Trapt (PlayStation 2) review
"Allura has the ability to instantly create traps, and the only way to get enemies to fall in said traps is by leading them; wait for them to pass the right spot at the right time, press a button and watch the carnage. Slower paced than your average action game, but there’s creative merit to it…"
Trapt is fun for an hour.
That hour starts after the poorly translated cutscenes that put you in control of Princess Allura, after her evil stepmother seizes control of the kingdom from the King’s cold dead hands, and after gentle Allura is cursed with the power of a marauding demon. Mercenaries, assassins and soldiers stand in the way of Allura and her rightful throne, leaving her with one choice: Run away.
That’s how you play. Allura has the ability to instantly create traps, and the only way to get enemies to fall in said traps is by leading them; wait for them to pass the right spot at the right time, press a button and watch the carnage. Slower paced than your average action game, but there’s creative merit to it…
A bomb, while powerful, has poor range. But if you use a magnet wall to hold the enemy in place…
There’s no way the enemy would fall into those electric chairs by accident. But if you were to place a catapult floor tile at the right place…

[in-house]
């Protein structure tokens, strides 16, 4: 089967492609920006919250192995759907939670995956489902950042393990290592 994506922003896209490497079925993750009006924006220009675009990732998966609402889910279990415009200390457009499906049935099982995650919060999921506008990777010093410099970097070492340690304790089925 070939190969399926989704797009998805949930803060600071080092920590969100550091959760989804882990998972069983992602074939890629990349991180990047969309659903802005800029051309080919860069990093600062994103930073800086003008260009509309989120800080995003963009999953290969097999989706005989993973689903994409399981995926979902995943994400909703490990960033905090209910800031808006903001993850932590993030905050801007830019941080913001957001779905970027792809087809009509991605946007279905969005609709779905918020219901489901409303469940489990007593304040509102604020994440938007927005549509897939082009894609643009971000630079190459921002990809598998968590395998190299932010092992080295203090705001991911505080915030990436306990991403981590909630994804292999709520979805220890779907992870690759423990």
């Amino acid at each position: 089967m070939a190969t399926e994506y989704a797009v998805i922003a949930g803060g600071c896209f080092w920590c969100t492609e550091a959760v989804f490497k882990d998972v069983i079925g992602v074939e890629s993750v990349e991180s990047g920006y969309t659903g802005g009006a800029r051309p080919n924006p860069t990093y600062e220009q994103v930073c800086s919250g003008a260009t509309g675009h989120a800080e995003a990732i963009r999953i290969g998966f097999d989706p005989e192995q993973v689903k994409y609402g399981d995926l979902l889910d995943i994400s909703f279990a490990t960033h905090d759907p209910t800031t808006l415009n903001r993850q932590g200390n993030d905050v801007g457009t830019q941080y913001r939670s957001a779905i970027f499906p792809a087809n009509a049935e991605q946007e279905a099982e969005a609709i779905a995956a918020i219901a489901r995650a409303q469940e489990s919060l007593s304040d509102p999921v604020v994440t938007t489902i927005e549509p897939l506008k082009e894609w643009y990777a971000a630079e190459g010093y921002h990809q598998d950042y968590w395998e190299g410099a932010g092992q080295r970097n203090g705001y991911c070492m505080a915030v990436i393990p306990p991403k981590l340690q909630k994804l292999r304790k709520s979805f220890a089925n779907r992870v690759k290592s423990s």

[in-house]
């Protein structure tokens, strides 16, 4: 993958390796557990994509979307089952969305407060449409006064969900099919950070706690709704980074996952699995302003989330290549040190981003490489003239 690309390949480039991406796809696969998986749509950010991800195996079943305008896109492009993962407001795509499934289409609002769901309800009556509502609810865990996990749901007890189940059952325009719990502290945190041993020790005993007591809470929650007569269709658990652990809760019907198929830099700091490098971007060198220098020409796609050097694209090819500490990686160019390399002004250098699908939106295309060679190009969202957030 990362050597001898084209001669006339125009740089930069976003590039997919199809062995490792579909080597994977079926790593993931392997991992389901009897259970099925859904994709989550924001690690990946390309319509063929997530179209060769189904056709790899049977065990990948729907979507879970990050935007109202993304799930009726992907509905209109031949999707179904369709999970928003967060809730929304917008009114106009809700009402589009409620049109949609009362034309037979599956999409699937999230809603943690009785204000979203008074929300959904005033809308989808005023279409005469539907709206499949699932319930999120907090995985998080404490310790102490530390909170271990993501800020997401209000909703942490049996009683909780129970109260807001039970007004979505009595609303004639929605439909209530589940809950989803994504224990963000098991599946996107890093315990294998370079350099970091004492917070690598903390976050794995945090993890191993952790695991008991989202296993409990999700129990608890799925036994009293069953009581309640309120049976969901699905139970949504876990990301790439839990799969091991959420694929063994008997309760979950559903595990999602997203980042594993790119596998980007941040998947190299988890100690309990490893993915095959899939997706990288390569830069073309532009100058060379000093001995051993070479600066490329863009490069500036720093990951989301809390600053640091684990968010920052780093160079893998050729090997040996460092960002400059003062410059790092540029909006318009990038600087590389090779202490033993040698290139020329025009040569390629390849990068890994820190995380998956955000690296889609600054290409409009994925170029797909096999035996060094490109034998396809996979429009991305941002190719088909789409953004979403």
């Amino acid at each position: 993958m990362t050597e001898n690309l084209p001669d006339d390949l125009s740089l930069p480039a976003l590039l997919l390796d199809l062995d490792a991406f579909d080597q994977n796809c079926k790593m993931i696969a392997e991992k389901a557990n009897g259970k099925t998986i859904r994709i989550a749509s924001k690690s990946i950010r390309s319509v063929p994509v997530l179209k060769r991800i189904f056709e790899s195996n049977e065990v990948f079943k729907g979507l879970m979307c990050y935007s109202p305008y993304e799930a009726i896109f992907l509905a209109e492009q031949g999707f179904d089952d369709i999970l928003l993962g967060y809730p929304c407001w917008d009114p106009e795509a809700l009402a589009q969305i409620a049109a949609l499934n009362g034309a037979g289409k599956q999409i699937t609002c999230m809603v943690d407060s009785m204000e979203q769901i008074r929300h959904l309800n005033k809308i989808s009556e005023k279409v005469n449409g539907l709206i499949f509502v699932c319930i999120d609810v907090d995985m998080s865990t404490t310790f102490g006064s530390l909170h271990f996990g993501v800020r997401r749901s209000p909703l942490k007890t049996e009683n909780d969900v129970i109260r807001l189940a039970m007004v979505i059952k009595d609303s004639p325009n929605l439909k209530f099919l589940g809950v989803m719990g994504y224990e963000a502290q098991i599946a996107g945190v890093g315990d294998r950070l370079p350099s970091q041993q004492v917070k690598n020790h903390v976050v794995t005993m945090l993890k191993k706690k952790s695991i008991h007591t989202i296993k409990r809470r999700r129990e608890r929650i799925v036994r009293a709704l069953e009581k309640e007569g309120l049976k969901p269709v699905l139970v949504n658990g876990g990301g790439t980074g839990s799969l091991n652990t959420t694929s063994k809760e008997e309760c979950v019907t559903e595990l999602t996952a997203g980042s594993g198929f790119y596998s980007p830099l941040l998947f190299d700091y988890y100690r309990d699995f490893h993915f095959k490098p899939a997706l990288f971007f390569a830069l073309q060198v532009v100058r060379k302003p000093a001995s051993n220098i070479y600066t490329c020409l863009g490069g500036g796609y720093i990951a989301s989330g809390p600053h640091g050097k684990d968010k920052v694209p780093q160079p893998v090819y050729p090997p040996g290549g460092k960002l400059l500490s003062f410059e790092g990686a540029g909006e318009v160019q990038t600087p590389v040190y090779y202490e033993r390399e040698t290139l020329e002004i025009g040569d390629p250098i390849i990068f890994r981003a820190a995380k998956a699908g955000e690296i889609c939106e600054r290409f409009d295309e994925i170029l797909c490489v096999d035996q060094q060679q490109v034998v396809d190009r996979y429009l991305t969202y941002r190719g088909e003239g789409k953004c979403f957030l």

The electricity generator only makes a light show when it activates, looks useless. But if you were to place it in a pool and wait for the enemy to take a dip…
The joy in Trapt comes from mixing and matching deathtraps, disposing your enemies with everything at your disposal. A simple pleasure, for sure, but once that hour’s up, you notice things.
You notice how enemies always die in a similar manner: 1) Say something 2) Fall in a pool of blood. That’s fine when you actually kill them in a way that would warrant that, but it’s annoying when you electrocute them, or flatten them, or knock them in a river of lava and they still die from a chest wound.
You notice how the game doesn’t have radar when it needs one so badly. Timing is crucial for the traps, and the only way to know when to spring the trap is by looking at it This wouldn’t be such a problem if you didn’t always have to run away and the camera wasn’t so dead-set on watching Allura’s plush behind. You have to stop, turn around, look at the enemy as he approaches, wait for the right moment, then spring the trap, and if you’re facing two enemies at a time – which you often will be – you’re guaranteed to get sideswiped.
Worst of all, you notice that there’s no point in using different trap combinations. Once you find a combo that works well, why bother? It’s not like you’ll see any special death sequence for your effort. Your only reward for ingenuity is a decreased frame rate.
And therein lies the problem: Trapt had a great concept, but no idea how to support it. There’s no replay, no drive, no real interest past the idea. And, unless one hour is all you want out of a game, that just will not cut it.
Staff review by Zack Little (November 21, 2006)
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